94 N.C. L. Rev. 2176 (2016)
North Carolina enacted the Heritage Protection Act (“HPA”) in July 2015, less than two weeks after the removal of the Confederate flag from the South Carolina State House. This law severely restricts the removal, relocation, or alteration of any monument or “display of a permanent character” located on public property. While it does not specifically focus on Confederate monuments, the HPA was enacted amidst cries for removal of Confederate monuments and rampant Confederate monument vandalism. Therefore, many observers have inferred that the purpose of this legislation is the protection of these monuments, an inference that has had significant implications for the heated public debate surrounding the statute. As the public debate over Confederate monuments continues, many questions about this new law remain unanswered.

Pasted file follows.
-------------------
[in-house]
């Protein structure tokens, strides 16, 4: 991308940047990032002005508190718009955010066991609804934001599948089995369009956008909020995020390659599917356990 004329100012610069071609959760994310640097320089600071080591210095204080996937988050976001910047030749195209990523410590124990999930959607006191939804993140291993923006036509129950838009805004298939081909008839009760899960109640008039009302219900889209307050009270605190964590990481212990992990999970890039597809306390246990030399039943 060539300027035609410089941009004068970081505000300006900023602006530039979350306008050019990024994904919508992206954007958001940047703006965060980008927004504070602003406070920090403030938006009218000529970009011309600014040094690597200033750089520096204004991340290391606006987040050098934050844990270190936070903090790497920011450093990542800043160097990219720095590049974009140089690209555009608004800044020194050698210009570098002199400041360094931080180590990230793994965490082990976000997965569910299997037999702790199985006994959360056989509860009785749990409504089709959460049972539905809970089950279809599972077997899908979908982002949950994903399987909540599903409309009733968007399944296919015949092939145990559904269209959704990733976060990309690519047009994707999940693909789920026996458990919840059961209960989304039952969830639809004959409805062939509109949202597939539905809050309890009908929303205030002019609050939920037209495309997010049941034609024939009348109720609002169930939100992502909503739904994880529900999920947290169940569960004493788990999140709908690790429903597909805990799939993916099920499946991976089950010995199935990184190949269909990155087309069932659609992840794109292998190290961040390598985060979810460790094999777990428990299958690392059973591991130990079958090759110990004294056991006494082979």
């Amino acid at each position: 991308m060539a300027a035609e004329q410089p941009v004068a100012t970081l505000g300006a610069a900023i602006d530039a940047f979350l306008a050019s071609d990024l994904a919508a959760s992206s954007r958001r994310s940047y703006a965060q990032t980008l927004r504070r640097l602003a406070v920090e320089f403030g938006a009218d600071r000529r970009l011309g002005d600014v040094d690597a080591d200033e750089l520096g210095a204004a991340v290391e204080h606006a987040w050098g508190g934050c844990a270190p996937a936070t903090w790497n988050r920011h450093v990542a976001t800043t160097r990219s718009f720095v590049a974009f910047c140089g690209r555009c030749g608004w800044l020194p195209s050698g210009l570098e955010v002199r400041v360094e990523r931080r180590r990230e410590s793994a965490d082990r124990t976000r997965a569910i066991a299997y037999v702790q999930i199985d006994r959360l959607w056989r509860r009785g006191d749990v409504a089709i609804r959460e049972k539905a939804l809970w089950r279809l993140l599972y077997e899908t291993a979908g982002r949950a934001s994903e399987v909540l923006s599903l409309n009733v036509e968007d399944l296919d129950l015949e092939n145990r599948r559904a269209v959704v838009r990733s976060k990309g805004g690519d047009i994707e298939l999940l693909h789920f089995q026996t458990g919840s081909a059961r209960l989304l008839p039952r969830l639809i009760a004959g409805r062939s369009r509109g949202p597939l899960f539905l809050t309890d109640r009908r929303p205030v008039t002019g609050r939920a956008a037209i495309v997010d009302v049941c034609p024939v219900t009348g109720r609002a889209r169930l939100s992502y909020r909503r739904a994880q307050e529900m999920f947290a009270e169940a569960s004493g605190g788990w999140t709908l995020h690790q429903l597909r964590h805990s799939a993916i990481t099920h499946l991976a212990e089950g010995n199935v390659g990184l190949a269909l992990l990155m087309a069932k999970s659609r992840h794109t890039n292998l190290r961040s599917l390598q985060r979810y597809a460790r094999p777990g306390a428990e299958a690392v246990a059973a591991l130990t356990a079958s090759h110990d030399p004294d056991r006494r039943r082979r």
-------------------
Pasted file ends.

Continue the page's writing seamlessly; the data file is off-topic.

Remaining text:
This Recent Development argues that the North Carolina HPA creates a lack of accountability on behalf of the state legislature, usurps powers of local governments, and engenders confusion as to its proper scope. Consequently, the North Carolina General Assembly should modify the HPA by removing the illusory delegation to the Historical Commission; clarifying that the Act clearly applies to only state-owned property rather than both state and municipally-owned property; and removing the catch-all provision that applies the Act to all “display[s] of a permanent character.” Furthermore, the legislature should include a provision allowing for the erection of plaques that contextualize these monuments within local history so that the messages the monuments are intended to convey are clear.